“The things people discard tell more about them than the things they keep.” – Hilda Lawrence
One of my weekly rituals is a trip to the local dump. Actually, the official name is – the “Residential Waste Drop Off & Recycle Area”. In addition to separate bins for newspapers, plastics and cardboard, there’s also containers to donate clothing, small kitchen goods and books. In the back is the compost area for leaves and grass clippings, plus a place for trees, shrubs and bulky items (for a fee).
With a small house, it’s important to keep to a regular schedule. The cardboard from shipping boxes can take up a lot of space. Magazines and newspapers stack up quickly. New clothes need space in the closet, so something has to go.
While some items are clearly “trash”, it’s not always an easy decision. There are some things that may have value for their raw material. There are others that may be useful to someone else. The sort process isn’t a hindrance, it’s a helpful reminder to take a second look. Because sometimes, I may decide to keep something after all.
I’ve begun to take the same approach to the rest of my life – my activities, my routines, my thoughts. What should I keep doing? What thoughts and feelings should I hold onto? What do I need to discard?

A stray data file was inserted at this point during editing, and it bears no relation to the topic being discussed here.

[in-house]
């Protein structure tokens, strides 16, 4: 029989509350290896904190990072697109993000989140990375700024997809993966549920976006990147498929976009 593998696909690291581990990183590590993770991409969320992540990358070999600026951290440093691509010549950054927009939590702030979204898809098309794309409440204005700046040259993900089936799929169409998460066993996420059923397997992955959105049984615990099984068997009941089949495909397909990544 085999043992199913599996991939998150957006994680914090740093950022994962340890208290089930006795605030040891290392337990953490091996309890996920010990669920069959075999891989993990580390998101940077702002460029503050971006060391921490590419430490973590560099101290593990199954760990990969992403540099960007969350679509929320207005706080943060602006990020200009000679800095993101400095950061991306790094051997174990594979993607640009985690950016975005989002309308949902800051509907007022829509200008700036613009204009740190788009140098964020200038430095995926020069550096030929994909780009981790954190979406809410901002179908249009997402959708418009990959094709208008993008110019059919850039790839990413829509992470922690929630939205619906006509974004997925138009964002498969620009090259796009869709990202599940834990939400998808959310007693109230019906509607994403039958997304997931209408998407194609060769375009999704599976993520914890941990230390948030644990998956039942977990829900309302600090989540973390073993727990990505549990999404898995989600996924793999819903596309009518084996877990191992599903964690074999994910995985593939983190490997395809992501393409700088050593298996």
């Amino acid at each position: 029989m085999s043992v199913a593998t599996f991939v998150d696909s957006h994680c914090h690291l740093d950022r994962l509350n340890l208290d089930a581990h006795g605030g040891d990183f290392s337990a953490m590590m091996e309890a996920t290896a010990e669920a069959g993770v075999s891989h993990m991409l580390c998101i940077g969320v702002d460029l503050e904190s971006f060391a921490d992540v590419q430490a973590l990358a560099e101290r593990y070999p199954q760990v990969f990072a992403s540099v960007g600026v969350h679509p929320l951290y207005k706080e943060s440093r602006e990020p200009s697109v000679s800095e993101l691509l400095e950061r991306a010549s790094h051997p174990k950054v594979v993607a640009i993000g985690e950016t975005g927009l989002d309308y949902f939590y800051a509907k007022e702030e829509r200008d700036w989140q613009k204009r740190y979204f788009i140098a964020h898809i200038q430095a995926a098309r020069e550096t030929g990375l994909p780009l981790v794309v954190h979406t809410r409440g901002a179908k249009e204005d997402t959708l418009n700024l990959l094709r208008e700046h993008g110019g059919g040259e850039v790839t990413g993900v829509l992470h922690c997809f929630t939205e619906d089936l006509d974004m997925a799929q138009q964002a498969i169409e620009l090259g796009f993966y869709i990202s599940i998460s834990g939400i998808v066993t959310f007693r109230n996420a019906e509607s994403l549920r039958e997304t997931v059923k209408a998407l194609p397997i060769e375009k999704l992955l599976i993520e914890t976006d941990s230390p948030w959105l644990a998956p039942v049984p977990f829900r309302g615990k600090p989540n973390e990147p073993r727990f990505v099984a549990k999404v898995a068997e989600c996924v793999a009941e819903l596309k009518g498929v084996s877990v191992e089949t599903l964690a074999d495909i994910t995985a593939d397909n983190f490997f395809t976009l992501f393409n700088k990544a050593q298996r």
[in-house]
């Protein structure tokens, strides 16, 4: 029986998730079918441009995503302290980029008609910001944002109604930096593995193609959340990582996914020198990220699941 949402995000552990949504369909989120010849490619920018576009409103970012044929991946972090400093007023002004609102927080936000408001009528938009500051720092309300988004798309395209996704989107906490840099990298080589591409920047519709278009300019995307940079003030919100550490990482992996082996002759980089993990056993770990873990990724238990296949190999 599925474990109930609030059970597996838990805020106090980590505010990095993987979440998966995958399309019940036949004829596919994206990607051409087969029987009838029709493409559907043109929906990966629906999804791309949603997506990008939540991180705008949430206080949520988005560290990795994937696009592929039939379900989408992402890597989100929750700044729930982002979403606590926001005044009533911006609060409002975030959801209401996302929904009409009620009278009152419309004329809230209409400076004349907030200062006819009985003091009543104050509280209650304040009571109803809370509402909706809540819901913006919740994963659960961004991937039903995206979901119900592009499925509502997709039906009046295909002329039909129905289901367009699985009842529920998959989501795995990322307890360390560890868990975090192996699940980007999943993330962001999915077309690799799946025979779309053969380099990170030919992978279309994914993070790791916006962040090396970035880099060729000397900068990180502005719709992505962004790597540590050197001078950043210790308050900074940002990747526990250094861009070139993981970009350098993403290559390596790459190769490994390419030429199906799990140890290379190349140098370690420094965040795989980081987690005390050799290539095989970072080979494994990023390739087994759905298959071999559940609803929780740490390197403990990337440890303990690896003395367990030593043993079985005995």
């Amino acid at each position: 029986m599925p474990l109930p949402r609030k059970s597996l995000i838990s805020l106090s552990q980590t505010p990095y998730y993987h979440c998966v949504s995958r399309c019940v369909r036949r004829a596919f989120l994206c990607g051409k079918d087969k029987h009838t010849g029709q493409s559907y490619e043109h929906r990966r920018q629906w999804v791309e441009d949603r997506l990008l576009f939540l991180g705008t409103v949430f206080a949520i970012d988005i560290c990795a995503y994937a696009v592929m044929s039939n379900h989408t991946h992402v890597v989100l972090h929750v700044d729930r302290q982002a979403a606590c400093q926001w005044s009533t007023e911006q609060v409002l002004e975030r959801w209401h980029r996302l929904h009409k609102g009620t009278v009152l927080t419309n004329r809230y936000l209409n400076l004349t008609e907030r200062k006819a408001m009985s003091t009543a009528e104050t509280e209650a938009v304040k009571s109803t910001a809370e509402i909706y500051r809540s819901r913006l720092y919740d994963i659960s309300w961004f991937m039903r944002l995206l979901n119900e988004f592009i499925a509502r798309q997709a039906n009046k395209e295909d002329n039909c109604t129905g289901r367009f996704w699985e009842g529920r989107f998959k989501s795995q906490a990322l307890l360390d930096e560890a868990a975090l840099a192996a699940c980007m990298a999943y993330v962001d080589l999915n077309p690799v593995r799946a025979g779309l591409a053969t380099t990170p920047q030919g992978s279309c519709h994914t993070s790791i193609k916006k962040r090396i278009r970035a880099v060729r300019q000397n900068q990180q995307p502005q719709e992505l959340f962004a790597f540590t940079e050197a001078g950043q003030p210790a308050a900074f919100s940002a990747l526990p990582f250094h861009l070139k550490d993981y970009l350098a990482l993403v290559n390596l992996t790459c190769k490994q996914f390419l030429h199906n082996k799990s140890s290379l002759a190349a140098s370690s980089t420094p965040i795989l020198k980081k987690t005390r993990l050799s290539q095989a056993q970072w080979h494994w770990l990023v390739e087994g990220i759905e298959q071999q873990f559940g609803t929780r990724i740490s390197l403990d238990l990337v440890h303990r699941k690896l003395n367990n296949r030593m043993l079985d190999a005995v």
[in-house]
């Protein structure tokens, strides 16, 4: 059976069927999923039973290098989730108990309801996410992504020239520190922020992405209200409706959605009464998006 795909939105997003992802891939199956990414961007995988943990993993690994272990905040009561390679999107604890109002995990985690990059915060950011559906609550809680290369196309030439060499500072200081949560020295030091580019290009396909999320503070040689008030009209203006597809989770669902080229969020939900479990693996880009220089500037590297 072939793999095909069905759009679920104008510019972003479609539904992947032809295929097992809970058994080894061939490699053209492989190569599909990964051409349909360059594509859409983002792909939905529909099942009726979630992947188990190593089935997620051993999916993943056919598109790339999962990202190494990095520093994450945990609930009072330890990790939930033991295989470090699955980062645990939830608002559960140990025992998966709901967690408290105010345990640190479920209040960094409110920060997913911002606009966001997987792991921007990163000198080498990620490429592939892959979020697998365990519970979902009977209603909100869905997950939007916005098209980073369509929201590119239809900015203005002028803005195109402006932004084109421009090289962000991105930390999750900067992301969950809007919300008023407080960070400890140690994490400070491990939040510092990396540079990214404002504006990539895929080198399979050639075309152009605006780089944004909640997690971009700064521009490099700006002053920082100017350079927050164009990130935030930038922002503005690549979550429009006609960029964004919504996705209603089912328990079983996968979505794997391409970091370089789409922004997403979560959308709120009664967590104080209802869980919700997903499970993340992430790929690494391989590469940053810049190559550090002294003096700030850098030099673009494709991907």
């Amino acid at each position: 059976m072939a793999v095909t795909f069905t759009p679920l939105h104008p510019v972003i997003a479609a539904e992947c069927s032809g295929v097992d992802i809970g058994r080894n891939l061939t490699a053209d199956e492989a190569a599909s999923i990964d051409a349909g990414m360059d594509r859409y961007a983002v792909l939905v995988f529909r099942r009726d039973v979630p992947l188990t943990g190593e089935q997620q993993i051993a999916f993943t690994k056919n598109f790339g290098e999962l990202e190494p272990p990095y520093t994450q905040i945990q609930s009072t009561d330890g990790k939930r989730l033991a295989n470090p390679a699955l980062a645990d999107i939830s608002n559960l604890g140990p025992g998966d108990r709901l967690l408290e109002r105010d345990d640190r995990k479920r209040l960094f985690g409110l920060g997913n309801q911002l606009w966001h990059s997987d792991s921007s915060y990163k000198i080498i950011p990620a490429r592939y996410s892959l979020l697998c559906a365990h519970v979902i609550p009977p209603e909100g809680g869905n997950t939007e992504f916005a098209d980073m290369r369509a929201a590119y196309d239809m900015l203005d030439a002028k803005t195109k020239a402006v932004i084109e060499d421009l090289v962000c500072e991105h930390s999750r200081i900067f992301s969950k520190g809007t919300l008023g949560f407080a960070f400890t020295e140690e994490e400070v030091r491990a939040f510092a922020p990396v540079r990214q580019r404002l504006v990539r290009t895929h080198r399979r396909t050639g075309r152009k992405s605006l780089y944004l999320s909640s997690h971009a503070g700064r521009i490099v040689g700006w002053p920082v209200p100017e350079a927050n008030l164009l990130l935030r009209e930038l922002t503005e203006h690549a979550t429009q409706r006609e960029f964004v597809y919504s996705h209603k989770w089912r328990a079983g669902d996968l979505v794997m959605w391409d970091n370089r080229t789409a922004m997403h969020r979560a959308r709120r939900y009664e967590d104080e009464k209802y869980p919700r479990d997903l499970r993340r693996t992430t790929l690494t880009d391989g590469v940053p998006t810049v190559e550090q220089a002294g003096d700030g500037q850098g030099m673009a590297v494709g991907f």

This isn’t as easy as it sounds. Like favored possessions, habits can be difficult to let go. We can usually convince ourselves “we deserve” the little extras that we sneak in private. We aren’t hurting anyone.
It’s just as difficult to let go of dark emotions. It may be pain or anger. It may be a desire for revenge. Perhaps it doesn’t consume our thoughts, but when there’s a break, the feelings reappear.
Of course, sometimes our little extras are deserved, and are an important part of celebrating success. Some pains are too deep to just “let go” and are part of who we are. Knowing what to throw away and what to keep isn’t an easy decision.
That’s why I’ve never been a fan of “purging” – with physical items or emotional beliefs. When faced with the enormity of all that we carry or all that we own, it’s easy to become overwhelmed. The burden to decide about everything that’s in our closets and minds can be paralyzing. With so many choices, we choose to do nothing.
A regular review of what’s in front of us is easier to manage. We can make small adjustments, clearing space and clearing our thoughts. Making one change to our routine on one day, then repeated the next day – gradually transforms into a healthy habit. Recognizing what’s important is easier when it isn’t obscured by an overcrowded background.
Just a few moments each week to take inventory. What do I need to keep? What could be shared with someone else?
What do I need to abandon?